Mushrooms grow almost anywhere. That includes the forest floor under or through the leaf litter; on banks of a slope, especially where two slopes come together and form a wash; fallen logs, particularly mossy logs; inside the hollows of standing trees; and along the trunks of trees, both near the ground and high on the trunks as they stretch toward the canopy. "There are 4,000 to 5,000 species of mushrooms in the Appalachian Mountains," Cotter said. "In the southern range of the mountains there might be 1,800 different species in any given summer. There are an estimated 5 million fungi on the planet, and new species are being discovered and named every day."

Here's a video showing Cotter collecting a highly desirable "lion's mane" mushroom. The tree is covered with poison ivy, just one of the reasons Cotter said this is something he doesn't encourage a person inexperienced in mushroom collecting to do, especially if they are alone in the woods. The video was not shot on the Cullowhee Native Plant Conference field trip.

Beware of big mushrooms growing at the base of a tree. "It's highly likely that these mushrooms are growing from a center rot or a bud rot," Cotter said. "These rots weaken the tree, and then it falls." If this happens in the woods, it would only raise the proverbial question of whether a tree falling in the forest makes any sound as it crashes to the ground. If it's a condition that you discover in your home landscape, it’s an entirely different matter. Then it's time to call an arborist to get a professional opinion on whether the tree should be removed.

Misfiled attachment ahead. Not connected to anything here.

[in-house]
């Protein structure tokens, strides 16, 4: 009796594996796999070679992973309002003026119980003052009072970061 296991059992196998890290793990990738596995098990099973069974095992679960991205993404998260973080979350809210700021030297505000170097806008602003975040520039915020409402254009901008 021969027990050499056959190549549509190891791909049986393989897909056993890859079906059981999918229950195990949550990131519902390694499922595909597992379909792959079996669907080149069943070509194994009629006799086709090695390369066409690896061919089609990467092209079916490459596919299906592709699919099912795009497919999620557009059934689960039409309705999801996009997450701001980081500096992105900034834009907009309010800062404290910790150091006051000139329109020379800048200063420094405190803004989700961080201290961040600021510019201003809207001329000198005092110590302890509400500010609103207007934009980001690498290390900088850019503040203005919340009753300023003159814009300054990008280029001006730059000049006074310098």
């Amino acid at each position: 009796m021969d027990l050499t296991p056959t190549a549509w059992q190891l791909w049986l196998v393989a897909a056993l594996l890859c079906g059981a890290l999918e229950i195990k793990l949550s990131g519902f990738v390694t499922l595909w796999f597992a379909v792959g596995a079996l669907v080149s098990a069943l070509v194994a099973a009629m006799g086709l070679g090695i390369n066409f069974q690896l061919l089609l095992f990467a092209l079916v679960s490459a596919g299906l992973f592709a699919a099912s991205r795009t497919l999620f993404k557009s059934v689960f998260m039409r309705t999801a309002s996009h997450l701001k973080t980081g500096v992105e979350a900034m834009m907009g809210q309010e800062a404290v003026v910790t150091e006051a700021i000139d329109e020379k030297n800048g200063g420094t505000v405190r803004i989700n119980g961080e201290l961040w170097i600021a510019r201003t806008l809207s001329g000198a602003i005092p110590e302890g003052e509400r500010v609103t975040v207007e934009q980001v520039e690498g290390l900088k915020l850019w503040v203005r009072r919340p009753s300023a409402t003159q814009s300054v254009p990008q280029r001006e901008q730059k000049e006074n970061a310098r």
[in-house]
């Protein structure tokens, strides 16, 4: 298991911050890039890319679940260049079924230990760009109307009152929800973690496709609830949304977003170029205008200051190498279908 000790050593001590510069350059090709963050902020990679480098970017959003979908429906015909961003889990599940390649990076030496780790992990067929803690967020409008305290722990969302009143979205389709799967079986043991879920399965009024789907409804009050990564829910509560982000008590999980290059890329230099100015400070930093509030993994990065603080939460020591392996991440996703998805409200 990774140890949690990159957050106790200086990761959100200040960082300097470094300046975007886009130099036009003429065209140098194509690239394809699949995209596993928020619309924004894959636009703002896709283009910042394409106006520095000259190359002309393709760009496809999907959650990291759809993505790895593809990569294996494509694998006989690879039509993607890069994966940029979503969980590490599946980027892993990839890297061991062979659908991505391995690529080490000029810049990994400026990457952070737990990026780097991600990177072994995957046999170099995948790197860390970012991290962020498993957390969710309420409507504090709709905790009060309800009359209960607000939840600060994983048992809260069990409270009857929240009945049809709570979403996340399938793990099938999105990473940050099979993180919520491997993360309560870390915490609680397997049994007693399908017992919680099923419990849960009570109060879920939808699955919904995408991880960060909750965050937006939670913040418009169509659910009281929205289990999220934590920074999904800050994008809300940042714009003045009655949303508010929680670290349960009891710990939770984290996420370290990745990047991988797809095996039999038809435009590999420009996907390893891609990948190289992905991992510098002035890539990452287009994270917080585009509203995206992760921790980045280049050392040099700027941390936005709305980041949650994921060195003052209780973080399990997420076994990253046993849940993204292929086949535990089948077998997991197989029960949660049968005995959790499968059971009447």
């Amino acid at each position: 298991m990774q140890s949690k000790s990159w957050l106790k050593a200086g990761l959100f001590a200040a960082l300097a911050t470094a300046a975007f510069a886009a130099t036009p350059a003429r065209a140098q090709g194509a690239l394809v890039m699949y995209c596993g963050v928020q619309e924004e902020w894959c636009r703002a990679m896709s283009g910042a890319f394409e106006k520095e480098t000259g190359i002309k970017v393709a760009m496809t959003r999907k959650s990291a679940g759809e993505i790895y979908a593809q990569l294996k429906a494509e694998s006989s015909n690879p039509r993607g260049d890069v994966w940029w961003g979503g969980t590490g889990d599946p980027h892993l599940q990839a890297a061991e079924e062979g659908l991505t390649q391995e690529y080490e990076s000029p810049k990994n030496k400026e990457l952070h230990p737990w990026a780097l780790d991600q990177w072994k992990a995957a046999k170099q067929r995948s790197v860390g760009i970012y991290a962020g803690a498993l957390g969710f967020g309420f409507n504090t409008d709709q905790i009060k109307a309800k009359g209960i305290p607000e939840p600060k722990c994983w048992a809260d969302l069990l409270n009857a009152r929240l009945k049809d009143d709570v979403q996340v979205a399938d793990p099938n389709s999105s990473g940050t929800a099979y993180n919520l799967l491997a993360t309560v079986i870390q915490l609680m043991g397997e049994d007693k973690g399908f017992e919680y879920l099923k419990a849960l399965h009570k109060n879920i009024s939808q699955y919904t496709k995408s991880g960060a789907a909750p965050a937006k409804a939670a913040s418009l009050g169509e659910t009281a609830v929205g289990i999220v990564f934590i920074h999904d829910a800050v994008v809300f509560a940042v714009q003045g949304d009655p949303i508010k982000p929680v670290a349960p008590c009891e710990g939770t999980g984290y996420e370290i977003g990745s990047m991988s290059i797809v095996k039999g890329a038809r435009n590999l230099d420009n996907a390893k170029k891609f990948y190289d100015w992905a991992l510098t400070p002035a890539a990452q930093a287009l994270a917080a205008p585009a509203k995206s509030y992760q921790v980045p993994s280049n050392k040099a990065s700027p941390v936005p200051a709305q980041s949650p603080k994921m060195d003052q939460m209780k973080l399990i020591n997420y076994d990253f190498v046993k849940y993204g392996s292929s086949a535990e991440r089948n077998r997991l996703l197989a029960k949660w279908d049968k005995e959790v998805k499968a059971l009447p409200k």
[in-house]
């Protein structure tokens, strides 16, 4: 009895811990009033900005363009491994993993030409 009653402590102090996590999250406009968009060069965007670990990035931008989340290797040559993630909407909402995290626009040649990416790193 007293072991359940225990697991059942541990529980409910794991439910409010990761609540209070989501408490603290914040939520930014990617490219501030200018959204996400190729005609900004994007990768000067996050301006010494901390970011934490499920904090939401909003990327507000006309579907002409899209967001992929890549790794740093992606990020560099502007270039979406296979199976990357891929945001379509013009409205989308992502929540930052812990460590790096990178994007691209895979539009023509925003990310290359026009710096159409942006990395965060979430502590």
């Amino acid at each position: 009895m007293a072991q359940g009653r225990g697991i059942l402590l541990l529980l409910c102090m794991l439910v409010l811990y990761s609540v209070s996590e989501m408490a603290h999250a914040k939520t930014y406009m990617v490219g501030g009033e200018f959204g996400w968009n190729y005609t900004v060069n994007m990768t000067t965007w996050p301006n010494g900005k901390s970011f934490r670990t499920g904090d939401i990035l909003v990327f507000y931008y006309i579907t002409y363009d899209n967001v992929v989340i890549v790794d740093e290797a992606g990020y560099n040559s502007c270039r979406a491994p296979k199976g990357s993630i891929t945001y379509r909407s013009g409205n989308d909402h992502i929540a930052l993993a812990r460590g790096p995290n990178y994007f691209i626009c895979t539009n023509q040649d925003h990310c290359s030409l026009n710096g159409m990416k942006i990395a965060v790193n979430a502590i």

There's a mushroom that glows in the dark. One mushroom we collected, Panellus stipticus, falls into this group. It has gills that are bioluminescent and glow a faint green in the dark.

There's also one that can carry fire. Fomes fomentarius will fold up into a sort of insulated pouch that can hold campfire embers. You can carry the embers to the next campsite to start a new fire.

Xylaria polymorpha in a human hand Believe it or not, these Xylaria polymorpha can make music. (Photo: Tom Oder)

There's a fungus that makes music. Cotter told a fascinating story about a black fungus we found, Xylaria polymorpha, or "dead man's fingers," as it's commonly known. "Everybody knows what a Stradivarius is, right?" he asked, referring to the famous violins made by the Stradivari family during the 17th and 18th centuries. "There's no wood left to make any Stradavaria anymore. Some researchers in Holland researched how to take black threads from this Xyalaria," he said, holding up the fungus. "They cultured it just like I culture mushrooms in my lab and they inoculated the mycelium and spread it on the wood plates that they carve the violins out of. Then they let the fungus grow in the wood and hollow out the wood tubes. After that they carved the violin. It had the same resonance if not better than a new violin and even out-competed a 200-to-300-year-old Stradivarius in a sound competition."